401(k) plan is a retirement savings account that allows an employee to divert a portion of their salary into long-term investments. The employer may match the employee's contribution up to a limit.3 A 401(k) is technically a qualified retirement plan, meaning it is eligible for special tax benefits under Internal Revenue Service (IRS) guidelines. Qualified plans come in two versions. They may be either defined contribution or defined benefit, such as a pension plan. The 401(k) plan is a defined contribution plan. That means the available balance in the account is determined by the contributions made to the plan and the performance of the investments. The employee must make contributions to it. The employer may choose to match some portion of that contribution or not. The investment earnings in a traditional 401(k) plan are not taxed until the employee withdraws that money. This typically happens after retirement when the account balance is entirely in the hands of the employee.
Due to the abuses of the 412(i) plan resulting in tax avoidance schemes, the Internal Revenue Service (IRS) moved the 412(i) provisions to 412(e)(3), effective for plans beginning after Dec. 31, 2007. 412(e)(3) functions similarly to 412(i), except that it is exempt from the minimum funding rule.2 According to the IRS, the requirements for 412(e)(3) are as follows:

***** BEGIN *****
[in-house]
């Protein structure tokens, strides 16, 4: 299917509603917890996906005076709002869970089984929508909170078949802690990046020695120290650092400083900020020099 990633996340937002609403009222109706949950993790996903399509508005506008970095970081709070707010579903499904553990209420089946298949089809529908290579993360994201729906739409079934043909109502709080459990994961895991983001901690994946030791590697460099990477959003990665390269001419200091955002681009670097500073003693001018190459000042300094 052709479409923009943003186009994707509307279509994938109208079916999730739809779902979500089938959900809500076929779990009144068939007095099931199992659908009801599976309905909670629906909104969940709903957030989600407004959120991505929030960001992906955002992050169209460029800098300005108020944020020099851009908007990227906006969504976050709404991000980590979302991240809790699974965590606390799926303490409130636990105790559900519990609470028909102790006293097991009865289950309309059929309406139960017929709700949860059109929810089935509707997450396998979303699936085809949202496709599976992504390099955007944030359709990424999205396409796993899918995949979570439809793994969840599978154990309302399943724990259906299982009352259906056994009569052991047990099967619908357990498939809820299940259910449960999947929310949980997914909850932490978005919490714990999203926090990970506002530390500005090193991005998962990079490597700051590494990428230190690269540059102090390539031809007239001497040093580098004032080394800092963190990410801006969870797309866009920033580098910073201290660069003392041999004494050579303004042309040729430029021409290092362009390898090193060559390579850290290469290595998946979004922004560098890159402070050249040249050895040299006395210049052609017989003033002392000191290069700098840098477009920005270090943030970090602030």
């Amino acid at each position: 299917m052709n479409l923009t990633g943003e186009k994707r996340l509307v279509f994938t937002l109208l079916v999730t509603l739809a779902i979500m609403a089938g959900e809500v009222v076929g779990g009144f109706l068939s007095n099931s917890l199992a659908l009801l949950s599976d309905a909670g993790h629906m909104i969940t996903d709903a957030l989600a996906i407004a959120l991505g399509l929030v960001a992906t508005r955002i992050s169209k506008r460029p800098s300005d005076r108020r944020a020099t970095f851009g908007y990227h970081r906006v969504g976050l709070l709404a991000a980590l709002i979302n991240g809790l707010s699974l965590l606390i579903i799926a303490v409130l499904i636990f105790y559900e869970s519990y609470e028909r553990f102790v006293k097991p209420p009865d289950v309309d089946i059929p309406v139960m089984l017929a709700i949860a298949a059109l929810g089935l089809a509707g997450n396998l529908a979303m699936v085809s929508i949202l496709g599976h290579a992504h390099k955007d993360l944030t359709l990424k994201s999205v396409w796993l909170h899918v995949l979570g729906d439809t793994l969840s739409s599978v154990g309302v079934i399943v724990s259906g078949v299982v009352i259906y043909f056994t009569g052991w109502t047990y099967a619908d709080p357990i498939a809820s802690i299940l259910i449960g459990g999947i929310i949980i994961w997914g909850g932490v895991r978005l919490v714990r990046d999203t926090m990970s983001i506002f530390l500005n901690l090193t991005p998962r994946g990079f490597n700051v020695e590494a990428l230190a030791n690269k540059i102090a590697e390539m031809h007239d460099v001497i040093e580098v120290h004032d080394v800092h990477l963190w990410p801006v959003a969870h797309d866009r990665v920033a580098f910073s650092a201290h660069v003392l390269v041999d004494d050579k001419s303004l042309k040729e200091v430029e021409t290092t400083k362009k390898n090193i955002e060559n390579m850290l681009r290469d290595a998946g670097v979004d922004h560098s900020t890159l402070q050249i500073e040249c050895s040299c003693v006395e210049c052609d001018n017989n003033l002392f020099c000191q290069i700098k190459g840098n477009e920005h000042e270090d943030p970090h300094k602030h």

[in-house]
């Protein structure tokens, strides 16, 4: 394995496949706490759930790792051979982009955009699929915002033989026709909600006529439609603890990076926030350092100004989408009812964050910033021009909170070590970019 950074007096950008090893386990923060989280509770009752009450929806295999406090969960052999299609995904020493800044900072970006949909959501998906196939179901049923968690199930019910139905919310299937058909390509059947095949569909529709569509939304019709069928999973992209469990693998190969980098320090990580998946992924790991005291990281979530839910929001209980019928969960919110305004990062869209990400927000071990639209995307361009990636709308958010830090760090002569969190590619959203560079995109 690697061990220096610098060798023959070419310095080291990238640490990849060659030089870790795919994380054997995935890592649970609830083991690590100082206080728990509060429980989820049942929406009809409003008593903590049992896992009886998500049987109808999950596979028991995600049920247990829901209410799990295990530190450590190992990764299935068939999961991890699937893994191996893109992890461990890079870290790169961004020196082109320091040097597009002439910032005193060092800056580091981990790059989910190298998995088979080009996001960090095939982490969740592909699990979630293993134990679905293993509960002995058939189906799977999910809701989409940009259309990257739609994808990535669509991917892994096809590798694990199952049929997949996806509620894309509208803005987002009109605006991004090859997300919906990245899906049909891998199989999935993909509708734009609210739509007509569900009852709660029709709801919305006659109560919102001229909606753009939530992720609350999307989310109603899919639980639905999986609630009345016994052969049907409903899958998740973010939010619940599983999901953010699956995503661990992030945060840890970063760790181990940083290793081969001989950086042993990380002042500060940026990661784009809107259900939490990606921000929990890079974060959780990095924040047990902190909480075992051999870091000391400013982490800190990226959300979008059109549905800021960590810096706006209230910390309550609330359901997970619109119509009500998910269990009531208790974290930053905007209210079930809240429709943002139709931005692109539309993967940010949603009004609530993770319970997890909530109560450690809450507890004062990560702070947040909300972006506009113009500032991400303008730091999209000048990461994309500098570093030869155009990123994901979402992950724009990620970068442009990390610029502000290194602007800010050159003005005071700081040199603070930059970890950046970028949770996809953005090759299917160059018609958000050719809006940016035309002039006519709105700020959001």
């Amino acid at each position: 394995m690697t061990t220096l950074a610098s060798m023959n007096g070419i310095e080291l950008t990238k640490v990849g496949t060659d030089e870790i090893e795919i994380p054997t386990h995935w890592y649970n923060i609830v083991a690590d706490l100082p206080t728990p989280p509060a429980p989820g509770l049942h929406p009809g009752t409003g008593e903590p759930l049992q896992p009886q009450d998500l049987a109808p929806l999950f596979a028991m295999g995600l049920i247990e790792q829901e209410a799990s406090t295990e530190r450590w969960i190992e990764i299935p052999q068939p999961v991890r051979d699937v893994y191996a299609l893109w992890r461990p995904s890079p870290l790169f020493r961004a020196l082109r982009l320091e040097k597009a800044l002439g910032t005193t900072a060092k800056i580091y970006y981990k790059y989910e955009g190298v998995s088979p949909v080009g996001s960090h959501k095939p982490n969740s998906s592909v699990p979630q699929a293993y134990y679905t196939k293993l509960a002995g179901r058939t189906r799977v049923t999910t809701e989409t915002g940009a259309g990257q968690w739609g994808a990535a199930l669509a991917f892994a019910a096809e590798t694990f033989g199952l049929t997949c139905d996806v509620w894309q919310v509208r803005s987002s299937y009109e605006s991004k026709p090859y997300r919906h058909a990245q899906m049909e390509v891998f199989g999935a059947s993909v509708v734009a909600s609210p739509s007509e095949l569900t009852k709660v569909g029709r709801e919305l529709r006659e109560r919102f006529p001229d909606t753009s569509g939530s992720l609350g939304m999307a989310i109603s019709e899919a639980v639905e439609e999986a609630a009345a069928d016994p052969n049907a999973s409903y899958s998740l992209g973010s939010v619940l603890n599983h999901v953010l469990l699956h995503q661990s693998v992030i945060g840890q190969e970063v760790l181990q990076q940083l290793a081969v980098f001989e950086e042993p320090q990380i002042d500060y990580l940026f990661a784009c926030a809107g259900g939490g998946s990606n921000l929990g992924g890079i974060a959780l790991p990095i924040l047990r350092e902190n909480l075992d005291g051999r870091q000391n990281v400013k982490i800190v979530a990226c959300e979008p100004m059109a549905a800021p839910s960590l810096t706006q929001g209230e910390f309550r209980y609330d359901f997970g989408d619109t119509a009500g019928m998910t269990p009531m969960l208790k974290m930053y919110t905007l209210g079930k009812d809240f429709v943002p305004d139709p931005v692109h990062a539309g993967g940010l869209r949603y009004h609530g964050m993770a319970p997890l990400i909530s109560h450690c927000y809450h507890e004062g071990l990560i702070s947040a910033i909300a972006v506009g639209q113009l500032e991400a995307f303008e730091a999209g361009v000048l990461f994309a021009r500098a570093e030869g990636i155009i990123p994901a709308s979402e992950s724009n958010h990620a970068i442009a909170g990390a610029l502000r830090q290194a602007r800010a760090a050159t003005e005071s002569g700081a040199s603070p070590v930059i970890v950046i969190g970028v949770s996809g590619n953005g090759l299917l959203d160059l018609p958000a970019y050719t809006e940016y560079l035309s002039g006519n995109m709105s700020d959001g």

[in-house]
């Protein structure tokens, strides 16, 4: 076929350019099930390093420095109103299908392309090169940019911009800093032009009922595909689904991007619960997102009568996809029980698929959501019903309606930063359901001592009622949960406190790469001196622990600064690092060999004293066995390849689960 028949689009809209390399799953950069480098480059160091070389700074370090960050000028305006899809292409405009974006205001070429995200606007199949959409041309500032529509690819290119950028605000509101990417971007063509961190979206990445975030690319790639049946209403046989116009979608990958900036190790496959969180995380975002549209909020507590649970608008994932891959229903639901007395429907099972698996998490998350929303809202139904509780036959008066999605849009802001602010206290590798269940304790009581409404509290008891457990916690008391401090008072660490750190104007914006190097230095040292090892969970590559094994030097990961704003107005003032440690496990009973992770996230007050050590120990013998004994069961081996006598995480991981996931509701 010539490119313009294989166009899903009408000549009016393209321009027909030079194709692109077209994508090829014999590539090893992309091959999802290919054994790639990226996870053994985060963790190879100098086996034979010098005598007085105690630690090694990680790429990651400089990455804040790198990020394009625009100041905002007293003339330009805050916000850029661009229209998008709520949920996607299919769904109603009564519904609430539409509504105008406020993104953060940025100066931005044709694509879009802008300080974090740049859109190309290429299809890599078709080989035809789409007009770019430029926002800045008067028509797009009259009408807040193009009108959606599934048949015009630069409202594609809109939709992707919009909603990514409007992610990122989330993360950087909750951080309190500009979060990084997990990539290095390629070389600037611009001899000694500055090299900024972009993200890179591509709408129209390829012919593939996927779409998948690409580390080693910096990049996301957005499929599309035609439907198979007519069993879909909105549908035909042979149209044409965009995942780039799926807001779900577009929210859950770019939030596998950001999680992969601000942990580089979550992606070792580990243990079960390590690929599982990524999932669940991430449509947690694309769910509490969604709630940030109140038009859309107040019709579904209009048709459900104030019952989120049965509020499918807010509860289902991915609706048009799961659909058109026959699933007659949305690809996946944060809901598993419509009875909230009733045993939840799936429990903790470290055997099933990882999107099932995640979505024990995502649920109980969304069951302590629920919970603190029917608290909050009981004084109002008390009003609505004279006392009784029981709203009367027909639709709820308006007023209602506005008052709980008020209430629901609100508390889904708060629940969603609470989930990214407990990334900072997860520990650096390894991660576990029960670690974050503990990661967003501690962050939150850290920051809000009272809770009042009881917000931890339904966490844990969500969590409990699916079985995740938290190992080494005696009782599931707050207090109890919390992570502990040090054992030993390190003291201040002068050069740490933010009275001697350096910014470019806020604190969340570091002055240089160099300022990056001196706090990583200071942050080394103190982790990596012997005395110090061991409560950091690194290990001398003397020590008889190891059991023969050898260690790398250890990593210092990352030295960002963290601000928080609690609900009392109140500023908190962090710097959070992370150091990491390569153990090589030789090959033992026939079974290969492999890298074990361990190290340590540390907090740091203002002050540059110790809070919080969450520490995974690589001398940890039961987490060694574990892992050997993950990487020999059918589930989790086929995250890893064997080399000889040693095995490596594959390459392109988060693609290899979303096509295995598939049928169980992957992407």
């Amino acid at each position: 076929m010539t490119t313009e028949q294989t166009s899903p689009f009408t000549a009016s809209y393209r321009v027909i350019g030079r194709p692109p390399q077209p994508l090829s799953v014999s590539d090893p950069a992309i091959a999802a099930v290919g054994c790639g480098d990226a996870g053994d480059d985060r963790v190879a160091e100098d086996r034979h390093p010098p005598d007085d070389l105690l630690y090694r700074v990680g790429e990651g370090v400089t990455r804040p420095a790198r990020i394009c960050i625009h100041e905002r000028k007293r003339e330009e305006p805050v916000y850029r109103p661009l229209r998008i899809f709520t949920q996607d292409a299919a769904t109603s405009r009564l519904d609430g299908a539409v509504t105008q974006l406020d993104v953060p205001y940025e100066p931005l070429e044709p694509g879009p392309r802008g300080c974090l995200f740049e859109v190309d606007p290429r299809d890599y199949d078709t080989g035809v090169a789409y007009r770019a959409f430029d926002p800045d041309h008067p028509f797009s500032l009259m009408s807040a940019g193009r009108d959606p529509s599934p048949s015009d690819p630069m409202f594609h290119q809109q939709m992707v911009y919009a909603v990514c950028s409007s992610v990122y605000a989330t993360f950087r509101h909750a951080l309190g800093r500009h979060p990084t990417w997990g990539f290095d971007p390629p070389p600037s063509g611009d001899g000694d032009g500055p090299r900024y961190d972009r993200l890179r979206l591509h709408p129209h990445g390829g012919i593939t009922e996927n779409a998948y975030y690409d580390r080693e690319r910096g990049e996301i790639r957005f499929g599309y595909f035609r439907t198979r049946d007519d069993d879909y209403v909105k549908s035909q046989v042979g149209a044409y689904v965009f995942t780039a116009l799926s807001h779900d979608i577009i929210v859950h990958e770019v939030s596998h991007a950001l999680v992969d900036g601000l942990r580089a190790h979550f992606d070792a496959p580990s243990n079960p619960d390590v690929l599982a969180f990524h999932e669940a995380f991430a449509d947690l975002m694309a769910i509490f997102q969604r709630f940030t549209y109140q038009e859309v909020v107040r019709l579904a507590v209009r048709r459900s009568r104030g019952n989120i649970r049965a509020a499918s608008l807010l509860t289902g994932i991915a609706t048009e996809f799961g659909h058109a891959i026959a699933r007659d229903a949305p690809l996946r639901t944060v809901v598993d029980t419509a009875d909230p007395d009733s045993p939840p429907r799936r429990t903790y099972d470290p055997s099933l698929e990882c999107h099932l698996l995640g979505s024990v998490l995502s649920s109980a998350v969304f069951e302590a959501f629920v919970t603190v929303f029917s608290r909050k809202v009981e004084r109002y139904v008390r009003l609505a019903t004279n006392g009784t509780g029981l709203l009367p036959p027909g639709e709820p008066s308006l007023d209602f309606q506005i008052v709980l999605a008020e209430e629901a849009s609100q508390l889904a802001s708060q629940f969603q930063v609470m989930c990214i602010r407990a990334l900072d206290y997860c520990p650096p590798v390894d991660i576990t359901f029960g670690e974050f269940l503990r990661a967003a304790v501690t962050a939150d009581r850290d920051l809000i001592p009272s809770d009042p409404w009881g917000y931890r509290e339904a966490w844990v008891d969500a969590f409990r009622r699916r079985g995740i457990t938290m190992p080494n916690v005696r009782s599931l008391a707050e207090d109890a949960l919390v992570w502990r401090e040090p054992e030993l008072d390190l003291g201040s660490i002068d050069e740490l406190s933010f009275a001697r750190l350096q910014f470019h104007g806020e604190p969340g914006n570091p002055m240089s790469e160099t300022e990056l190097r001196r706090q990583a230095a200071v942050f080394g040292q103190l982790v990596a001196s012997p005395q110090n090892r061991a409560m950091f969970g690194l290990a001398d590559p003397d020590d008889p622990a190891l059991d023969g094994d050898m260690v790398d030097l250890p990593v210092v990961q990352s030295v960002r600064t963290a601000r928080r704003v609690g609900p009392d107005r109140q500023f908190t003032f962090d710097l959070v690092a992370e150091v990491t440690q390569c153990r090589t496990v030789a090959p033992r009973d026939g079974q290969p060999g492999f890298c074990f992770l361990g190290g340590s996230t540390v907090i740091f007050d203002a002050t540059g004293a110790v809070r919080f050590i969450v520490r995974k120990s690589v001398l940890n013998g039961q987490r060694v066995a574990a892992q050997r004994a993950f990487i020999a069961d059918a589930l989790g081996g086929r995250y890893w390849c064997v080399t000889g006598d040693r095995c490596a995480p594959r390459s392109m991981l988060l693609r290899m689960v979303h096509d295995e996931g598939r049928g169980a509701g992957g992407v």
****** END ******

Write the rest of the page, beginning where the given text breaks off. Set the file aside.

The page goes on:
The term 403(b) plan refers to a retirement account designed for certain employees of public schools and other tax-exempt organizations. Participants may include teachers, school administrators, professors, government employees, nurses, doctors, and librarians.
The 403(b) plan, which is closely related to the better-known 401(k) plan, allows participants to save money for retirement through payroll deductions while enjoying certain tax benefits. There's also an option for the employer to match part of the employee's contribution.
Generally speaking, 457 plans are non-qualified, tax-advantaged, deferred compensation retirement plans offered by state governments, local governments, and some nonprofit employers. Eligible participants are able to make salary deferral contributions, depositing pre-tax money that is allowed to compound without being taxed until it is withdrawn.
A traditional IRA is set up by an individual on their own behalf to save for retirement, whereas a SIMPLE IRA is set up by a small business owner on behalf of an employee (including the owner if he or she is a sole proprietor). Only the owner of a traditional IRA makes contributions to the account, whereas both the employee and the employer make contributions to a SIMPLE IRA, which stands for Savings Incentive Match Plan for Employees.
Roth IRA is a unique type of tax-free retirement account. Unlike a traditional IRA or 401k, there is no upfront income tax deduction for investing in a Roth IRA—meaning, it is a tax-free retirement. Income contributions with Roth IRA grow tax-free upon withdrawal of the money at retirement, unlike with traditional IRA or 401k where investments are not tax-free but tax-deferred until the withdrawal. Just as with other types of retirement plans, there are income limits for Roth IRA. But there are no age limits or employer plan limits. These Roth IRA income limits are determined by the Internal Revenue Service and income limits adjust over time.
Income Limits for Roth IRA